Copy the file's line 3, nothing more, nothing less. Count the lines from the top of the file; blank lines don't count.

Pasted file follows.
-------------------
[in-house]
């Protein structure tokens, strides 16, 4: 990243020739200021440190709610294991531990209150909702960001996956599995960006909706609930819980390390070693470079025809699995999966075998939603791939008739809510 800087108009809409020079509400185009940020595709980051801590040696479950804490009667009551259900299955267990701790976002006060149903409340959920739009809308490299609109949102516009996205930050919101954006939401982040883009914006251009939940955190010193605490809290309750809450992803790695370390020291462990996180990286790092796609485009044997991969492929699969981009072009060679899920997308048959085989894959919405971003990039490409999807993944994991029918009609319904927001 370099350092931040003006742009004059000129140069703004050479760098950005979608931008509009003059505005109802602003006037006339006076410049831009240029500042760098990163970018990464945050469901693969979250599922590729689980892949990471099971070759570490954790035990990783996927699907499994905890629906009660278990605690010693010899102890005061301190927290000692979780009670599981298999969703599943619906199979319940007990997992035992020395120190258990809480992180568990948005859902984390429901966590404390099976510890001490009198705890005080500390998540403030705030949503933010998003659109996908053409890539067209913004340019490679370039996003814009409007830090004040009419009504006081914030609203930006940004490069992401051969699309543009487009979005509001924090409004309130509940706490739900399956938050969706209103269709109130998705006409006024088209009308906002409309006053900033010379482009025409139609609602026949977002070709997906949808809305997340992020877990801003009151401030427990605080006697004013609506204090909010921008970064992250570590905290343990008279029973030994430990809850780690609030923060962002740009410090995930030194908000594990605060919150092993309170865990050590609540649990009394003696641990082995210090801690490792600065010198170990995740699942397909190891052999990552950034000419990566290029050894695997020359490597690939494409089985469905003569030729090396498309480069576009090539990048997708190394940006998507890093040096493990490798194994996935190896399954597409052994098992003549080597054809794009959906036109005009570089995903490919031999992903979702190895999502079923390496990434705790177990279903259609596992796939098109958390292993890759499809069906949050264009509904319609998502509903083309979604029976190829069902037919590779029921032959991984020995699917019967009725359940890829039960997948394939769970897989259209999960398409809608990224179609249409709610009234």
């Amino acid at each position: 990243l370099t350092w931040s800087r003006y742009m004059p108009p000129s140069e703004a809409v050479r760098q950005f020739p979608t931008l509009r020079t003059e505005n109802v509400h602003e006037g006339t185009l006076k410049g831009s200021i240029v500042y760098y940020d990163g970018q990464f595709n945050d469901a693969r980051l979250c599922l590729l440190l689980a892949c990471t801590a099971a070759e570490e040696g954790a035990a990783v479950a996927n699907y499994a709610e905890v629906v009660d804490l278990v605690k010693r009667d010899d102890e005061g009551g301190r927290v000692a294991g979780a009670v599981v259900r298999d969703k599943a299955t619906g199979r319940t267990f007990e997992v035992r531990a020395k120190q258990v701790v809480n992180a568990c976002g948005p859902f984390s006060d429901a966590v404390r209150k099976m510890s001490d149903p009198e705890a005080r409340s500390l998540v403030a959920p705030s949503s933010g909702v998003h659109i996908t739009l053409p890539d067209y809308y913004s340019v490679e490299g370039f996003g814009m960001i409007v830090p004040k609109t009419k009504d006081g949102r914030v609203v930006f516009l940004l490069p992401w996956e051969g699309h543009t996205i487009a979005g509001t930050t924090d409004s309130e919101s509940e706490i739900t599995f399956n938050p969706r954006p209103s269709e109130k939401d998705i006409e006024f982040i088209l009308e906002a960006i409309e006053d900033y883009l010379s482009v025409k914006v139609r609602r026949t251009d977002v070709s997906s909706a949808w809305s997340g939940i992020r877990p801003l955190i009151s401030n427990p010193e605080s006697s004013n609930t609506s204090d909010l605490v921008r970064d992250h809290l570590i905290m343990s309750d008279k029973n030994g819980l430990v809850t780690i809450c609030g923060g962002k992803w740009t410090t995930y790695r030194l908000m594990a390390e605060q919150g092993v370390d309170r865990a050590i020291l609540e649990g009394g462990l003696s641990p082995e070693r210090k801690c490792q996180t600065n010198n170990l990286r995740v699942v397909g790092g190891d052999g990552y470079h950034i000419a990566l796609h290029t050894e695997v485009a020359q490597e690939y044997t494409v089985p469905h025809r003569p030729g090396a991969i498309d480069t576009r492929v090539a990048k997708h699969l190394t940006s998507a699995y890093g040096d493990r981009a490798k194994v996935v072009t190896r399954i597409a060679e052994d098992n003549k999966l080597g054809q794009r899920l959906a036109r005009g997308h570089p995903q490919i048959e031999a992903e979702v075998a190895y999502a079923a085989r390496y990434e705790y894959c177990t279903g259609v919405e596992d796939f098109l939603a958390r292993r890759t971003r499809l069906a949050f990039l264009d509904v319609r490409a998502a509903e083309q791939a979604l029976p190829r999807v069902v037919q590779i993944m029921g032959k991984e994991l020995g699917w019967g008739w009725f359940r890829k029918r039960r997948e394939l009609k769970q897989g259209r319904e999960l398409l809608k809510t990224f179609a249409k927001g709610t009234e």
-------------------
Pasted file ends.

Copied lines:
């Amino acid at each position: 990243l370099t350092w931040s800087r003006y742009m004059p108009p000129s140069e703004a809409v050479r760098q950005f020739p979608t931008l509009r020079t003059e505005n109802v509400h602003e006037g006339t185009l006076k410049g831009s200021i240029v500042y760098y940020d990163g970018q990464f595709n945050d469901a693969r980051l979250c599922l590729l440190l689980a892949c990471t801590a099971a070759e570490e040696g954790a035990a990783v479950a996927n699907y499994a709610e905890v629906v009660d804490l278990v605690k010693r009667d010899d102890e005061g009551g301190r927290v000692a294991g979780a009670v599981v259900r298999d969703k599943a299955t619906g199979r319940t267990f007990e997992v035992r531990a020395k120190q258990v701790v809480n992180a568990c976002g948005p859902f984390s006060d429901a966590v404390r209150k099976m510890s001490d149903p009198e705890a005080r409340s500390l998540v403030a959920p705030s949503s933010g909702v998003h659109i996908t739009l053409p890539d067209y809308y913004s340019v490679e490299g370039f996003g814009m960001i409007v830090p004040k609109t009419k009504d006081g949102r914030v609203v930006f516009l940004l490069p992401w996956e051969g699309h543009t996205i487009a979005g509001t930050t924090d409004s309130e919101s509940e706490i739900t599995f399956n938050p969706r954006p209103s269709e109130k939401d998705i006409e006024f982040i088209l009308e906002a960006i409309e006053d900033y883009l010379s482009v025409k914006v139609r609602r026949t251009d977002v070709s997906s909706a949808w809305s997340g939940i992020r877990p801003l955190i009151s401030n427990p010193e605080s006697s004013n609930t609506s204090d909010l605490v921008r970064d992250h809290l570590i905290m343990s309750d008279k029973n030994g819980l430990v809850t780690i809450c609030g923060g962002k992803w740009t410090t995930y790695r030194l908000m594990a390390e605060q919150g092993v370390d309170r865990a050590i020291l609540e649990g009394g462990l003696s641990p082995e070693r210090k801690c490792q996180t600065n010198n170990l990286r995740v699942v397909g790092g190891d052999g990552y470079h950034i000419a990566l796609h290029t050894e695997v485009a020359q490597e690939y044997t494409v089985p469905h025809r003569p030729g090396a991969i498309d480069t576009r492929v090539a990048k997708h699969l190394t940006s998507a699995y890093g040096d493990r981009a490798k194994v996935v072009t190896r399954i597409a060679e052994d098992n003549k999966l080597g054809q794009r899920l959906a036109r005009g997308h570089p995903q490919i048959e031999a992903e979702v075998a190895y999502a079923a085989r390496y990434e705790y894959c177990t279903g259609v919405e596992d796939f098109l939603a958390r292993r890759t971003r499809l069906a949050f990039l264009d509904v319609r490409a998502a509903e083309q791939a979604l029976p190829r999807v069902v037919q590779i993944m029921g032959k991984e994991l020995g699917w019967g008739w009725f359940r890829k029918r039960r997948e394939l009609k769970q897989g259209r319904e999960l398409l809608k809510t990224f179609a249409k927001g709610t009234e």